Probus Learns About Behind The Scenes Of The Eurovision Song Contest

Speaker Gordon Lewis with President David Wickens

Over the years watching the Eurovision Song Competition you probably wondered about the voting pattern of various countries. Gordon Lewis, the speaker at the latest meeting of the Probus Club of Basingstoke, knows that your suspicions are correct. The winning song being voted on by all the countries, is influenced by politics of the day and PR pressure through parties held at the highest social level.

And Gordon Lewis knows what he is talking about because as a journalist he had attended eight Eurovision Song Competitions over the years and had seen these influences at first hand.

Song festivals had long existed in Europe – for example the film The Sound of Music showed the situation in Austria in the late 1930s. After the conclusion of WW2, the European Broadcasting Union was set up in Switzerland to facilitate cooperation between European countries. At their 1950 AGM, held in Torquay, it was considered that a song festival to find the best song in Europe would help relationships. Current technology prevented this idea progressing until 1953 when the BBC succeeded in broadcasting the Coronation to our neighbouring countries of the Republic of Ireland, northern France and the low countries.

Advances in technology meant that in 1956 the first Eurovision Song Competition was held in Lugano, Switzerland. Seven countries took part but was it a coincidence that the winner was the host country where the headquarters of the European Broadcast Union had been established to bring harmony to viewers? The UK joined the song competition in 1957 but did not win until 1967 when the barefoot Sandie Shaw sang Puppet on a String.

Other UK winners came in 1969 when Lulu’s Boom Bang-a-Bang shared first place with three other countries,1976 had The Brotherhood of Man with Save your Kisses For Me, and in1981 by Bucks Fizz and Making Your Mind Up.

The speaker gave many examples of how countries vote for the top award of douze points. Greece always supported Cyprus claiming to be because of a common language but in 1999 the free choice of language meant that many songs are sung in English. Geographical and historical connections are logical as seen between Norway and Sweden and commercial interests as seen between Russia and Azerbaijan due gas and oil. UK and Ireland used to support each other but this has not been evidenced in recent years.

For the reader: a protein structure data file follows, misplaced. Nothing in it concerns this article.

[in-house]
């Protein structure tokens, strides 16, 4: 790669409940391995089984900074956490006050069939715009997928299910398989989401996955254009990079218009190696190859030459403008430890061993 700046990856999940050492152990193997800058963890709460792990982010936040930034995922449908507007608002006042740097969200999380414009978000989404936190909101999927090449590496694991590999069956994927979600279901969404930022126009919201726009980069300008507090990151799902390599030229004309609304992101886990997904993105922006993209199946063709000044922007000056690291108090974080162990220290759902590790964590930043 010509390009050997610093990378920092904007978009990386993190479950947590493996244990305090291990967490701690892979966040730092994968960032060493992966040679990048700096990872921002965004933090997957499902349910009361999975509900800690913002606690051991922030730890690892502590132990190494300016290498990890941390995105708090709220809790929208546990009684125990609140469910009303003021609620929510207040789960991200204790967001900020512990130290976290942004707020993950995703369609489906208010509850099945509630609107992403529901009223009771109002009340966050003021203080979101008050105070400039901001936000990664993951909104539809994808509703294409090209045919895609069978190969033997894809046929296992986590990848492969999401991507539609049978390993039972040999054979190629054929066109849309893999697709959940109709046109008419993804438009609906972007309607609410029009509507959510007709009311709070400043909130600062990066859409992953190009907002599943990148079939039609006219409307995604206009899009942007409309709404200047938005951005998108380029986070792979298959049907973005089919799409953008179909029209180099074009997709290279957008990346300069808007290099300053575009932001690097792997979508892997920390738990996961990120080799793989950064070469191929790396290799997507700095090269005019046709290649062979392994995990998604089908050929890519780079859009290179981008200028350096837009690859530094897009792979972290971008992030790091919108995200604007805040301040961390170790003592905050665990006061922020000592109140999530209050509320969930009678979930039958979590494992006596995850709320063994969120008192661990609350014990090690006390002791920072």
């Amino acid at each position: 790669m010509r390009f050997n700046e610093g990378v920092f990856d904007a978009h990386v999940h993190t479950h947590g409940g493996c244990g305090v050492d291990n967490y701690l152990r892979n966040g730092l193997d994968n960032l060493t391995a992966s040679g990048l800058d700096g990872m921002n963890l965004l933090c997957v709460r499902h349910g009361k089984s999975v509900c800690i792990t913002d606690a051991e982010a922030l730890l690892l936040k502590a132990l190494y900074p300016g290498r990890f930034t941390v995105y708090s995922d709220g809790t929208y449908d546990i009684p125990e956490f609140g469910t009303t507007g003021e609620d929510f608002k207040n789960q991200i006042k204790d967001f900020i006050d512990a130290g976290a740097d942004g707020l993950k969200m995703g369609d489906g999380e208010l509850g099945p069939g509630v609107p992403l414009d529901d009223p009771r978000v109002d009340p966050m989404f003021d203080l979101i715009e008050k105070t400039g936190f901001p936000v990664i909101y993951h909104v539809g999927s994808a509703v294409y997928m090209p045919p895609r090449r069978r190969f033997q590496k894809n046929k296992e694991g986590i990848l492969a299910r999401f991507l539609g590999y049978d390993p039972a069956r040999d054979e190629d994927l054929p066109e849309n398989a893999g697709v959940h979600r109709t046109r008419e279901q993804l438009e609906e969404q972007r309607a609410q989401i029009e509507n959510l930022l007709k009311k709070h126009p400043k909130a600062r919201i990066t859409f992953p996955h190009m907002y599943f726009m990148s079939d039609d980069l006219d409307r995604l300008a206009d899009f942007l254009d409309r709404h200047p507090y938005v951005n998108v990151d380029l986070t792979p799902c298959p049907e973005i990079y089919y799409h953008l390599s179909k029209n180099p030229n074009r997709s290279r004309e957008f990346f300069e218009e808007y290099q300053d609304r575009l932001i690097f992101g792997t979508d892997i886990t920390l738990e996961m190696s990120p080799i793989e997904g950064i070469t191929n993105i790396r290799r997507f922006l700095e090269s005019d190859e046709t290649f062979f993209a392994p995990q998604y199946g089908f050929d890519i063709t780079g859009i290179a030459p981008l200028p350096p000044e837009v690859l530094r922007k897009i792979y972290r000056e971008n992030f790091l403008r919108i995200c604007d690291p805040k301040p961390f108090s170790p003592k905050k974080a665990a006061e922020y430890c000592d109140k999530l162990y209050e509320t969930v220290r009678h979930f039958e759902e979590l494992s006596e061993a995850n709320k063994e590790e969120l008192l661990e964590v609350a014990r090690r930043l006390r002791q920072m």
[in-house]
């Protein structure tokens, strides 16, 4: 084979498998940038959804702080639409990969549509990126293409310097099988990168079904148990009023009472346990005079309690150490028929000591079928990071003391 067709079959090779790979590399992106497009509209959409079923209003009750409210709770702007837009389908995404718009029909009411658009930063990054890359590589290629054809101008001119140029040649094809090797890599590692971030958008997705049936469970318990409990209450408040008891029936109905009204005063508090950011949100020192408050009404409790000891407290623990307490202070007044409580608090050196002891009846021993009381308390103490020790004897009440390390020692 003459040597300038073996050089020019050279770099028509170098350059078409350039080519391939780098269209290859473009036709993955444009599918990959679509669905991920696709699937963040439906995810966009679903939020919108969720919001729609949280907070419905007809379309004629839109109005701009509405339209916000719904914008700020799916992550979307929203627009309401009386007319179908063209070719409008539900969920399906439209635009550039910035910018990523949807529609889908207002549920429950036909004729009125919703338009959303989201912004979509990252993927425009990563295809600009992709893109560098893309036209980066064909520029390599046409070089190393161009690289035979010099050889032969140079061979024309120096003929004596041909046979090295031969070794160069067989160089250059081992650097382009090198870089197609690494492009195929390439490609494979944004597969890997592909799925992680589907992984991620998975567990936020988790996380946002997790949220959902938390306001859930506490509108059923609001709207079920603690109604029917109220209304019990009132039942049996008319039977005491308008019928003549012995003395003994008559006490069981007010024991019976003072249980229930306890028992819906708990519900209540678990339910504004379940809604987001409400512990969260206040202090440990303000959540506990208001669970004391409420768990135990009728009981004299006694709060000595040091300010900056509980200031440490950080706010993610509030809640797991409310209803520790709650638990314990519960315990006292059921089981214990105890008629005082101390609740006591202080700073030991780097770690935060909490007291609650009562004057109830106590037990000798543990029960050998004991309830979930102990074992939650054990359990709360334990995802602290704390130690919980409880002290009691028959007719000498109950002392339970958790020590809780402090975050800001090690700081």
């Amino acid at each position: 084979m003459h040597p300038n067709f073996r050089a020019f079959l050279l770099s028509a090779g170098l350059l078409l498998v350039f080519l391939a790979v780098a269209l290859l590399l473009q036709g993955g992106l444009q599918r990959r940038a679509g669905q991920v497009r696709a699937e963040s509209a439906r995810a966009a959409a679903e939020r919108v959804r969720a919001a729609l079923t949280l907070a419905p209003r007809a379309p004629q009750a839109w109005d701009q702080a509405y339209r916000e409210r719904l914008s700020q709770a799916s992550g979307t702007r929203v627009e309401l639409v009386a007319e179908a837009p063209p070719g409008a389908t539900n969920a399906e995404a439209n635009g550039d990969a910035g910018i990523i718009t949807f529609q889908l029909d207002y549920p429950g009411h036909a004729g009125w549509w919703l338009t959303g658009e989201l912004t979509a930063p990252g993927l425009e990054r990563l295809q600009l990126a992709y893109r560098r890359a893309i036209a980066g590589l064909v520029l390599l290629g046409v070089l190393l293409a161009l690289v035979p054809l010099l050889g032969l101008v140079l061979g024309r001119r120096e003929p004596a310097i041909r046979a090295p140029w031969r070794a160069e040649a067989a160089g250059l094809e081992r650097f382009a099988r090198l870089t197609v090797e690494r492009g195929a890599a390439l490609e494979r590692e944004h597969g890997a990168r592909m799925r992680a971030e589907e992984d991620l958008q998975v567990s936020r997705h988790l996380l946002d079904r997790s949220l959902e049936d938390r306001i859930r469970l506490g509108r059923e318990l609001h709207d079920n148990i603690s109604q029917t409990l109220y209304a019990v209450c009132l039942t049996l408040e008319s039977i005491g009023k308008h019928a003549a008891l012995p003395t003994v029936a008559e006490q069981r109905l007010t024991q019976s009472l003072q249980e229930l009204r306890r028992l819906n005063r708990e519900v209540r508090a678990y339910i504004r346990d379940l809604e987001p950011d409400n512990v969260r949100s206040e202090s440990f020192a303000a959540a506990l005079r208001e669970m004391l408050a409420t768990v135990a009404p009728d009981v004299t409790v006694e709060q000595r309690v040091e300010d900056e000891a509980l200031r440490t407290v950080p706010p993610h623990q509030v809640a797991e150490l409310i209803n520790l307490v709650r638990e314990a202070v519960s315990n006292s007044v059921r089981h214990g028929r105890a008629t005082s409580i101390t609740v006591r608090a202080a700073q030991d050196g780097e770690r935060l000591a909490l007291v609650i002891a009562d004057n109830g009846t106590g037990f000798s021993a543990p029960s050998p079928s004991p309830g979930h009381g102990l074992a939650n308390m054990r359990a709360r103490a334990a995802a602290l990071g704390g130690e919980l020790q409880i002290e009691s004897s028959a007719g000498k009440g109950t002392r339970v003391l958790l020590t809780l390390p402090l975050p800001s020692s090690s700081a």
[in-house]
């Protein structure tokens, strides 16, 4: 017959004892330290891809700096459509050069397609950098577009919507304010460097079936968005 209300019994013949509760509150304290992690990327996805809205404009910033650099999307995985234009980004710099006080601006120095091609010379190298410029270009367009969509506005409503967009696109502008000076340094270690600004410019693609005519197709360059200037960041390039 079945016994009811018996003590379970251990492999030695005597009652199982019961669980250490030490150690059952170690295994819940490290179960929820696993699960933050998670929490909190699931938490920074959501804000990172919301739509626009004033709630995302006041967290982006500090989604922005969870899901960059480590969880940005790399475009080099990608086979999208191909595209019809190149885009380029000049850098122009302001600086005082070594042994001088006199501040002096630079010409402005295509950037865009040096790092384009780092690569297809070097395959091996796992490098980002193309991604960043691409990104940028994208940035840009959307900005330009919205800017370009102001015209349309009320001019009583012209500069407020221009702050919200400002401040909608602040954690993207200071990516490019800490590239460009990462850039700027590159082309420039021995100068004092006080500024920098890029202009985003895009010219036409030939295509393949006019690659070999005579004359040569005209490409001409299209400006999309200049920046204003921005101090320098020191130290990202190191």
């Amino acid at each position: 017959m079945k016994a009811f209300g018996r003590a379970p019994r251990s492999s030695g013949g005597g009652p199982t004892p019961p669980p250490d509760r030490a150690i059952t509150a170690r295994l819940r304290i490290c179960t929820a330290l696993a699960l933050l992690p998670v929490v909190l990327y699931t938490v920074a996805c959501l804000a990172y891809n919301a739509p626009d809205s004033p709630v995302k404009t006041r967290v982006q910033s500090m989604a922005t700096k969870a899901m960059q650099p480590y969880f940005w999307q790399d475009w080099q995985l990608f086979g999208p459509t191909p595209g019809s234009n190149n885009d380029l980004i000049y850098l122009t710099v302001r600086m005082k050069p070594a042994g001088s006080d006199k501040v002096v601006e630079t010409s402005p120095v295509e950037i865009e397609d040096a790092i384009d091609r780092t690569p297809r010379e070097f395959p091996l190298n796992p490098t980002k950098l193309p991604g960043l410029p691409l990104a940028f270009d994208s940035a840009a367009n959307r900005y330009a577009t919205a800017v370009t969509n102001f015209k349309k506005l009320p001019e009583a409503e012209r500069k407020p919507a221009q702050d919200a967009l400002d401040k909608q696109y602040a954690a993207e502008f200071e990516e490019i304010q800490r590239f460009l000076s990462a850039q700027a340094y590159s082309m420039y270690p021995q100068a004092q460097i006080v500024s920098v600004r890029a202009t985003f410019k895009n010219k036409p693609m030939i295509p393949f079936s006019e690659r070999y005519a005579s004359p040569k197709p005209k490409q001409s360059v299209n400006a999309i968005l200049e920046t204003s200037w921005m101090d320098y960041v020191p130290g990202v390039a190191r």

The dreaded nul points will always be the case between Serbia and Slovenia because the latter country was the first to break away from the old Yugoslavia which led to the Balkan disaster. Armenia will not support Azerbaijan because of a border dispute and France does not support UK for a variety of reasons perhaps going back to the Hundred Years’ War. 2003 saw UK receiving nul points because of anger in EU that Britain had entered the Iraq war. Georgia will not vote for Russia because of their invasion and eventual withdrawal but was forced out of the 2009 competition because their song was about shooting President Putin of Russia.

Direct political influence happened when General Franco needed to boost the tourist trade to Spanish beaches and enlisted the assistance of President Tito of Yugoslavia. Cliff Richard singing Congratulations was the clear favourite but was beaten by one point by Spain’s entry La La La that contained 120 repeats of the title. There is little merit in the winning song, which was instantly forgettable, but the political end of increasing tourism to the Spanish costas was met.

Circumstances can also influence the result. In 1974 France backed out because it was the funeral of President Pompidou. The Italian entry had been favourite to win but those countries expected to support the French entry then had to vote for another song. The unlikely winners from Sweden was a group named ABBA with the song Waterloo. The rest, as they say, is history.

Swedish group ABBA winning the 1974 contest
Pear Carr & Teddy Johnson in 1959

Such political influence goes back a long way to 1959 when married couple Pearl Carr and Teddy Johnson sang the UK entry Sing Little Birdie Sing. Teddy was at a bar when he overheard Italy and the Netherlands agreeing not to vote for the UK entry. This, you will recall, was a song contest with the aim of bringing countries together.

Katrina & The Waves in 1997

UK last won in 1997 with the song Love Shine A Light by Katrina and the Waves. While the backing group, the Waves were British, Katrina is American. She came to live in England as a child when her father was stationed here in the US Airforce.

In recent years some non-European countries have been allowed to participate: Israel and Australia being examples. This is because they are full members of the European Broadcasting Union which allows their entry. New Zealand are upset because their associate membership fails to permit their entry which means they lose the ability to promote their country to the watching millions.

In 2022 the competition will be hosted in the Italian city of Turin. No doubt the same influencing and politicking will continue unabated – after all the Eurovision Song Competition would not be the same without it.

Publicity in January 2022

Publicity in the local magazines for January has always been sparse – mainly because most of the magazines have a combined December/January edition. The only magazines these days that have a specific January edition, since the closure of Popley Matters and the Chineham Chat, are the Kempshott Kourier, the Link (Oakley and surrounds) and the Basinga (Old Basing).

All three carried our report about the visit to the Brooklands Transport Museum.

Probus Christmas Lunch 15 December 2021

For a change, it was a Christmas lunch this year, held at the Test Valley Golf Club.